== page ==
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Causes Celebres make tense reading. They carry their own weight and point their own lessons. The fourteen famous trials which make up this book have been subjected to scrutiny from a special angle, for in the introduction the reader is invited, after reviewing the facts in each case, to answer for himself a crucial question:-
Did the accused receive a fair trial?Richard B. Morris, who is Professor of American History at Columbia University and the author of a number of scholarly and legal pulications, here combines exhaustive knowledge with a crisp, swift, narrative style that could be the envy of many historical novelists.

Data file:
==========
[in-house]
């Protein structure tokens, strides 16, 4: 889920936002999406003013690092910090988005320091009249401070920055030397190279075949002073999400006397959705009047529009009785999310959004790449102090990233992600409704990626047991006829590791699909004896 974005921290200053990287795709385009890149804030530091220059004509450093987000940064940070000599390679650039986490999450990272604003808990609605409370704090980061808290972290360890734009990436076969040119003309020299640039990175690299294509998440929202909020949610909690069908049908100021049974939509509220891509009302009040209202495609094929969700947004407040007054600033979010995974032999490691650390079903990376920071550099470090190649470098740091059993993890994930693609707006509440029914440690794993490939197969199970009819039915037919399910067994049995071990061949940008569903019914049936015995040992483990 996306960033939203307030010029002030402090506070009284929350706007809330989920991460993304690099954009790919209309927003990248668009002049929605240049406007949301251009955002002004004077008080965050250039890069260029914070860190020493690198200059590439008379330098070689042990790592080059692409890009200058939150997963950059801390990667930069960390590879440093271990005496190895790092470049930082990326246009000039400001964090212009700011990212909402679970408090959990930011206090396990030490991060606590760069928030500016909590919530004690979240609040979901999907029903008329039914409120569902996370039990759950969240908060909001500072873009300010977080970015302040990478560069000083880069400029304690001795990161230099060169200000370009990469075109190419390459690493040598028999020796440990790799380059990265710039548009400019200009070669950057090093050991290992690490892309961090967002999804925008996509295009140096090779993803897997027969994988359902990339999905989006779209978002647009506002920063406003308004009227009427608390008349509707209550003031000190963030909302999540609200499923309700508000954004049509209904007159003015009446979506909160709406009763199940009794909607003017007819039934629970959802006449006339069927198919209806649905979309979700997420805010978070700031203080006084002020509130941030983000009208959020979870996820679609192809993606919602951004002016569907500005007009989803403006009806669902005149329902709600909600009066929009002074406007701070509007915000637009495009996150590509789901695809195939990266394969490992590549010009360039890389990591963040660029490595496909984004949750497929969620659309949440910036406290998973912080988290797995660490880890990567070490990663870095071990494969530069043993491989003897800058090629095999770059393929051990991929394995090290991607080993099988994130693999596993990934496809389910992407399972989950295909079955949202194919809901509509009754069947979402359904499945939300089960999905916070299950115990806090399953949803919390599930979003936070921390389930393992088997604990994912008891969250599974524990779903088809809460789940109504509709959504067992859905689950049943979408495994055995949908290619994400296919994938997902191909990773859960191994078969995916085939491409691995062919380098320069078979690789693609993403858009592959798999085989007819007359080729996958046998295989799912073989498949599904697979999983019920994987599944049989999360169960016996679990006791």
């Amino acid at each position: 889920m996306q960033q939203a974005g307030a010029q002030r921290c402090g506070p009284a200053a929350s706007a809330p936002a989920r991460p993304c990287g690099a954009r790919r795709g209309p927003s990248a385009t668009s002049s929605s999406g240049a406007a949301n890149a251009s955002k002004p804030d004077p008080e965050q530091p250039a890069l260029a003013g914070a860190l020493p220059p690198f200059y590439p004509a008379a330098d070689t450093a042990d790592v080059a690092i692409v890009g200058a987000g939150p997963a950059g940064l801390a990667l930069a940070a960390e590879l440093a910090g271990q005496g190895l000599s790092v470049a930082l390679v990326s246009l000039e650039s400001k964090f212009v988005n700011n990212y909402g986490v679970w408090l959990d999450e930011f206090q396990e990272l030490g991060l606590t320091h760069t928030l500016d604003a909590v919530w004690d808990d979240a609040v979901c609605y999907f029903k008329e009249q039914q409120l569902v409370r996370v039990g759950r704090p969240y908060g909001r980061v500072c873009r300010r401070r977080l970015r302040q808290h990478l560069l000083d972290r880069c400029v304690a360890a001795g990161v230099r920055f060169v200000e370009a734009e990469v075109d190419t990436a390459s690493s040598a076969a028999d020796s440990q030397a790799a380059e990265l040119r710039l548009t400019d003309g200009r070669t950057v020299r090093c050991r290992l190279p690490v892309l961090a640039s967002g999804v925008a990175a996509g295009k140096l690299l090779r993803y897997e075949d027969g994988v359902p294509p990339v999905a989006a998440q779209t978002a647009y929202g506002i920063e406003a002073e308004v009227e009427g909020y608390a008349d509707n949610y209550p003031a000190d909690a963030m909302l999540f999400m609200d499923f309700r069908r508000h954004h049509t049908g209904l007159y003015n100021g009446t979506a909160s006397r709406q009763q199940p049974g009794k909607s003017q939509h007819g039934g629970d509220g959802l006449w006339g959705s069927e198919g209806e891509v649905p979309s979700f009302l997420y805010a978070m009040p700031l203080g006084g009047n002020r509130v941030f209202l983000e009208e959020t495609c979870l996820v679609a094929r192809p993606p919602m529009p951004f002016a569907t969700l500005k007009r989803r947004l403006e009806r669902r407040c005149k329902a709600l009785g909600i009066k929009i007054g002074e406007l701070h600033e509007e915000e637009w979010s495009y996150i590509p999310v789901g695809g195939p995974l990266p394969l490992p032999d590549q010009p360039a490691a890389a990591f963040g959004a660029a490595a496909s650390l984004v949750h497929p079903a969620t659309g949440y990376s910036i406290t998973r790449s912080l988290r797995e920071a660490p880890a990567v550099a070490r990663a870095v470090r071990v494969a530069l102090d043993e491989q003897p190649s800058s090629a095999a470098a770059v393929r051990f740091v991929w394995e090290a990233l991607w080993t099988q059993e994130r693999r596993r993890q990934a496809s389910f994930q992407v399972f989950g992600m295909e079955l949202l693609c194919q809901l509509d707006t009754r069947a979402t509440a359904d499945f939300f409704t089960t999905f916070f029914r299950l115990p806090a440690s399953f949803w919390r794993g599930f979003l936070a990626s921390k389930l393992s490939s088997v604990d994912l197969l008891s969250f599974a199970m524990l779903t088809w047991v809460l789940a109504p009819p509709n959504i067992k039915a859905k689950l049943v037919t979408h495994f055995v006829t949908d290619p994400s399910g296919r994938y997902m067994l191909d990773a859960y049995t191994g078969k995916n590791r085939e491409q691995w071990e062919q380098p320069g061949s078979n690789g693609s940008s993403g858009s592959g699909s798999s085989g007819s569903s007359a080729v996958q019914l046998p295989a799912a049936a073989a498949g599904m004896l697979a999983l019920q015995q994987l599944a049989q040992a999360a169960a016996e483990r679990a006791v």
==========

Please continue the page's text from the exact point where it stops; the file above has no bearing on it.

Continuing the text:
The cases he covers span the history of American law from the founding of the colonies to the present age of the Atomic Bomb. They range from the trial of Anne Hutchinson for sedition in the seventeenth century to the still freshly remembered and hotly debated conviction of Alger Hiss.
They run the gamut of crime from treason and espionage to piracy, murder and manslaughter. Each courtroom scene is skilfully laid in an authentic setting of the rele¬vant political, religious or social climate of its day. Where possible Professor Morris has supplemented the trial record by interviews with principals, judges, or attorneys, so that the text frequently has novelty as well as authority.